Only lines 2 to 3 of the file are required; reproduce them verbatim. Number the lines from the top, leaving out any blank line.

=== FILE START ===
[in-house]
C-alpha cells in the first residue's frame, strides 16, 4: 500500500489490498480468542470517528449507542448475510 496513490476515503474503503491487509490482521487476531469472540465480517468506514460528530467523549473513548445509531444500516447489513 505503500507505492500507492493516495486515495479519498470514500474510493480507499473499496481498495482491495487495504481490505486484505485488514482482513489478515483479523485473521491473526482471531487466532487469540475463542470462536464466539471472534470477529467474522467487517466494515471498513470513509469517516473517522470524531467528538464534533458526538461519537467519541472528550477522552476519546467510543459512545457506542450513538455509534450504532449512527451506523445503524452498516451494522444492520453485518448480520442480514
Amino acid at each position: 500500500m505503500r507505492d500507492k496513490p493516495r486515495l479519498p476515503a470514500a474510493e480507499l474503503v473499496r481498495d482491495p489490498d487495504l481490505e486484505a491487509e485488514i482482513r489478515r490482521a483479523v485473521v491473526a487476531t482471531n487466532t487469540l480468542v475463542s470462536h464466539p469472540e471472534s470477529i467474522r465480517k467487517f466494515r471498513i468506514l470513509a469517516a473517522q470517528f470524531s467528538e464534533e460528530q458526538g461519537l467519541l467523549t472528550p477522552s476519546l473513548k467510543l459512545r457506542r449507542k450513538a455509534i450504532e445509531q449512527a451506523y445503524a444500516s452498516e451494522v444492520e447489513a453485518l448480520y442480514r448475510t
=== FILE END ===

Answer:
C-alpha cells in the first residue's frame, strides 16, 4: 500500500489490498480468542470517528449507542448475510 496513490476515503474503503491487509490482521487476531469472540465480517468506514460528530467523549473513548445509531444500516447489513 505503500507505492500507492493516495486515495479519498470514500474510493480507499473499496481498495482491495487495504481490505486484505485488514482482513489478515483479523485473521491473526482471531487466532487469540475463542470462536464466539471472534470477529467474522467487517466494515471498513470513509469517516473517522470524531467528538464534533458526538461519537467519541472528550477522552476519546467510543459512545457506542450513538455509534450504532449512527451506523445503524452498516451494522444492520453485518448480520442480514
Amino acid at each position: 500500500m505503500r507505492d500507492k496513490p493516495r486515495l479519498p476515503a470514500a474510493e480507499l474503503v473499496r481498495d482491495p489490498d487495504l481490505e486484505a491487509e485488514i482482513r489478515r490482521a483479523v485473521v491473526a487476531t482471531n487466532t487469540l480468542v475463542s470462536h464466539p469472540e471472534s470477529i467474522r465480517k467487517f466494515r471498513i468506514l470513509a469517516a473517522q470517528f470524531s467528538e464534533e460528530q458526538g461519537l467519541l467523549t472528550p477522552s476519546l473513548k467510543l459512545r457506542r449507542k450513538a455509534i450504532e445509531q449512527a451506523y445503524a444500516s452498516e451494522v444492520e447489513a453485518l448480520y442480514r448475510t